IP Camera in a Car
I’ve been able to do some pretty miraculous things with 3G/4G cellular links over the past decade. Technical challenges many said were impossible to solve at the time. Years ago the main challenge was not only signal strength and coverage, but also identifying ways to stay within data and bandwidth limitations set by each carrier. While these topics still in part remain, it is now a matter of identifying use-cases that extend beyond the traditional IoT scope. One of those use-cases involves real-time IP dash camera streaming.
I have come across a number of engineers who have attempted this and results have been mostly unfavorable as there are indeed many challenges both hardware and software wise. My main goal was to construct a process using as little logical steps as possible so as to eliminate as many potential failure points.
The programming logic is as follows:
Car starts –> Turns IP camera and VPN router on –> VPN router establishes a link to data center –> Camera server at data center identifies camera and begins recording process.
For testing purposes, I wired up a newer BMW X3 so I had to be extremely careful about what type of components to choose. In my initial electrical tests, the BMW was very sensitive to parasitic leaks and battery drain caused by even the most innocuous of devices (such as common cell phone chargers.) Furthermore, the BMW’s internal computer contained a spinning hard drive based system that would remain on for a duration of up to 15 minutes after being parked and turned off. The system re-enables itself randomly and even if the key fob is in proximity.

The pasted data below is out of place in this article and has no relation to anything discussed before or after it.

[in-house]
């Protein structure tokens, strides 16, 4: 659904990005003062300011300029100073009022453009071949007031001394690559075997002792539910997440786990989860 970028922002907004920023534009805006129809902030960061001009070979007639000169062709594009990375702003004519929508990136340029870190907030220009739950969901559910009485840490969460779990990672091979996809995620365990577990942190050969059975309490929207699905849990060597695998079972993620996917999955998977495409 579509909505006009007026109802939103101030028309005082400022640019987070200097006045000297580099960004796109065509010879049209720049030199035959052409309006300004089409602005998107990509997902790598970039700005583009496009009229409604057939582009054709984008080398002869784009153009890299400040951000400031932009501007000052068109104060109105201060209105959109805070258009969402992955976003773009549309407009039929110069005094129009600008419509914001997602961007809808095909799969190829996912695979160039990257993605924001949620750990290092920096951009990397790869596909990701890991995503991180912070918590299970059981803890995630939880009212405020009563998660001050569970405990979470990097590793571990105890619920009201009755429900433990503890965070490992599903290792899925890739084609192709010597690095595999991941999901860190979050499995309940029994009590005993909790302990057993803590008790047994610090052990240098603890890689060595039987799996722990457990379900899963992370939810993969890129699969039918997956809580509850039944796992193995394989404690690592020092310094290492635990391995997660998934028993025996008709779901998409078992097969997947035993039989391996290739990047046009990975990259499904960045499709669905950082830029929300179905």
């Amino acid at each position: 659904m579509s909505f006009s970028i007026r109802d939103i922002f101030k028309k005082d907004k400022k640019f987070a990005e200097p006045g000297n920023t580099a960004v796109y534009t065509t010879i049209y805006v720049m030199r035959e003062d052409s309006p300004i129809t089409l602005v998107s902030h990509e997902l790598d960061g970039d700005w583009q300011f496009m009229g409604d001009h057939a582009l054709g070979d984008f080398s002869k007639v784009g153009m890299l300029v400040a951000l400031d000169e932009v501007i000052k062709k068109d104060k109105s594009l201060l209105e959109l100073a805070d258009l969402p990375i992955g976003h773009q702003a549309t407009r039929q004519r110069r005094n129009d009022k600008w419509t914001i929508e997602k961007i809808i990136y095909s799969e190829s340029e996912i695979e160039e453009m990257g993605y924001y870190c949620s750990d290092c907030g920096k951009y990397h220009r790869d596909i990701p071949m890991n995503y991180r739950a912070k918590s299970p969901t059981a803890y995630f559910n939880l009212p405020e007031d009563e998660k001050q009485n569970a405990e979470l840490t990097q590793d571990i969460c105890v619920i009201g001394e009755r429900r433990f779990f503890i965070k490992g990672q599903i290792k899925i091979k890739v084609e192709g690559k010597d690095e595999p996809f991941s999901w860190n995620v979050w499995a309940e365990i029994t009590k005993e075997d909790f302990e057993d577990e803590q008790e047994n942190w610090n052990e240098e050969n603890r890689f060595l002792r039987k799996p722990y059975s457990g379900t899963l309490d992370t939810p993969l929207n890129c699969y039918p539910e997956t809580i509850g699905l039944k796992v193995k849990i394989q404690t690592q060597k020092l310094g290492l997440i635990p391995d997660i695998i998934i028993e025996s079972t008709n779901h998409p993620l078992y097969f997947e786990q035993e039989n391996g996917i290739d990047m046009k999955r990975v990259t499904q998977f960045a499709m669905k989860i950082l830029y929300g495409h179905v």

The yellow brick is the VPN router. Found on Amazon for roughly $20, it has USB 3G/4G capability, however the router is configured to wirelessly bridge to a WiFi hotspot wired into another 12v source. As soon as the car’s key fob approaches the car, it signals the aux to turn on and the router makes its connection to the remote server. This process takes a little less than one minute.
Front view. Five cameras total in this car now. What an age we live in.
The model of IP camera used for this project is a TOP-308 and was chosen for size and relatively low drain off of 12V. I did not want IR/IR-Cut and kept this to a wired LAN connection.
Tucked away hidden behind the visor I left the pigtail out because it’s an easy thing to check. If the LAN link is blinking rapidly it means all is well. Otherwise all hidden away.
Here’s the view of the mirror for reference. Yes, I could have done a better job hiding the Ethernet cable, however for extended testing purposes it performed the job well. The standard local recording dash cam is to the right.
Quick first run test. No edits to the IP RTSP/Encoder yet. 25fps/1700-2500kbps seems like this system can breeze through it with about a max of 2 second delay.
Unlimited/uncapped data is required, and the car continues to stream for that 15 minutes after the last button or door is touched. Unlocking car or pressing any button on fob will again spin the system up for 15 minutes if the engine is off.
Can this be run in a “set it and forget it” environment? Where once I used to believe others that only in a practice round can it be done, I know know that this is a viable option for commercial transit and logistics. Years and two cars later, this system continues to work without error.